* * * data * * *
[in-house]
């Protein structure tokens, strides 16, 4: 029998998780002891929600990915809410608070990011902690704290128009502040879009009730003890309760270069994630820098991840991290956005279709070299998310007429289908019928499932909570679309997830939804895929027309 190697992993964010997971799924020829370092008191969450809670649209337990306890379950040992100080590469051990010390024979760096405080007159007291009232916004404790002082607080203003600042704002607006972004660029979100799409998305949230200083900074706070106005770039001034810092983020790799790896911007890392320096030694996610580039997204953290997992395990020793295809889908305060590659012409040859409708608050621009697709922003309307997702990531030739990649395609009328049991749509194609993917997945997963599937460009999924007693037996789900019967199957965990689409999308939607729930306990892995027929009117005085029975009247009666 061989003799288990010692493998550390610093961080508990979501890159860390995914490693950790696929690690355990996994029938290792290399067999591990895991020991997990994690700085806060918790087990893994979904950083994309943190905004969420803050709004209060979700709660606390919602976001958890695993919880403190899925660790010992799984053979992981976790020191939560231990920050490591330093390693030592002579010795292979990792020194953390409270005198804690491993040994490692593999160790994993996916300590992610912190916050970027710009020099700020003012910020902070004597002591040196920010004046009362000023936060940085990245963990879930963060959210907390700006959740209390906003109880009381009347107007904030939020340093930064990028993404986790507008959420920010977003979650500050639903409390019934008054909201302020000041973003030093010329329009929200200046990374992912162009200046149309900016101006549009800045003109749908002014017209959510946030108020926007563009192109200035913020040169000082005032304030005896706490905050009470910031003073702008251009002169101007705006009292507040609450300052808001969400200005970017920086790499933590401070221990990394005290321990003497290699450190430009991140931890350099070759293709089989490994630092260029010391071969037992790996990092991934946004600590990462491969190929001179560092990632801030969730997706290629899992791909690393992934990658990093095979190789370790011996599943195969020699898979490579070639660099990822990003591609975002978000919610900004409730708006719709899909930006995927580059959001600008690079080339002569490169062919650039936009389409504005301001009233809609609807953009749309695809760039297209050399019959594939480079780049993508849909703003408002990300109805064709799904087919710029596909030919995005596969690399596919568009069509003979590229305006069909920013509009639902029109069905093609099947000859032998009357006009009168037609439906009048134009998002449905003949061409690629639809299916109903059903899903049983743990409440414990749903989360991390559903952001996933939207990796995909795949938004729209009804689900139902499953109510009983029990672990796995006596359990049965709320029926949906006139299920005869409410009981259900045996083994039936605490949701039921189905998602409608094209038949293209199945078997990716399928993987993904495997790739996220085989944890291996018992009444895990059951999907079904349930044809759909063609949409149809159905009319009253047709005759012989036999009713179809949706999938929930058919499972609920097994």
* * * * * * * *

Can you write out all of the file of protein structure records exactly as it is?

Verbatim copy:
[in-house]
């Protein structure tokens, strides 16, 4: 029998998780002891929600990915809410608070990011902690704290128009502040879009009730003890309760270069994630820098991840991290956005279709070299998310007429289908019928499932909570679309997830939804895929027309 190697992993964010997971799924020829370092008191969450809670649209337990306890379950040992100080590469051990010390024979760096405080007159007291009232916004404790002082607080203003600042704002607006972004660029979100799409998305949230200083900074706070106005770039001034810092983020790799790896911007890392320096030694996610580039997204953290997992395990020793295809889908305060590659012409040859409708608050621009697709922003309307997702990531030739990649395609009328049991749509194609993917997945997963599937460009999924007693037996789900019967199957965990689409999308939607729930306990892995027929009117005085029975009247009666 061989003799288990010692493998550390610093961080508990979501890159860390995914490693950790696929690690355990996994029938290792290399067999591990895991020991997990994690700085806060918790087990893994979904950083994309943190905004969420803050709004209060979700709660606390919602976001958890695993919880403190899925660790010992799984053979992981976790020191939560231990920050490591330093390693030592002579010795292979990792020194953390409270005198804690491993040994490692593999160790994993996916300590992610912190916050970027710009020099700020003012910020902070004597002591040196920010004046009362000023936060940085990245963990879930963060959210907390700006959740209390906003109880009381009347107007904030939020340093930064990028993404986790507008959420920010977003979650500050639903409390019934008054909201302020000041973003030093010329329009929200200046990374992912162009200046149309900016101006549009800045003109749908002014017209959510946030108020926007563009192109200035913020040169000082005032304030005896706490905050009470910031003073702008251009002169101007705006009292507040609450300052808001969400200005970017920086790499933590401070221990990394005290321990003497290699450190430009991140931890350099070759293709089989490994630092260029010391071969037992790996990092991934946004600590990462491969190929001179560092990632801030969730997706290629899992791909690393992934990658990093095979190789370790011996599943195969020699898979490579070639660099990822990003591609975002978000919610900004409730708006719709899909930006995927580059959001600008690079080339002569490169062919650039936009389409504005301001009233809609609807953009749309695809760039297209050399019959594939480079780049993508849909703003408002990300109805064709799904087919710029596909030919995005596969690399596919568009069509003979590229305006069909920013509009639902029109069905093609099947000859032998009357006009009168037609439906009048134009998002449905003949061409690629639809299916109903059903899903049983743990409440414990749903989360991390559903952001996933939207990796995909795949938004729209009804689900139902499953109510009983029990672990796995006596359990049965709320029926949906006139299920005869409410009981259900045996083994039936605490949701039921189905998602409608094209038949293209199945078997990716399928993987993904495997790739996220085989944890291996018992009444895990059951999907079904349930044809759909063609949409149809159905009319009253047709005759012989036999009713179809949706999938929930058919499972609920097994």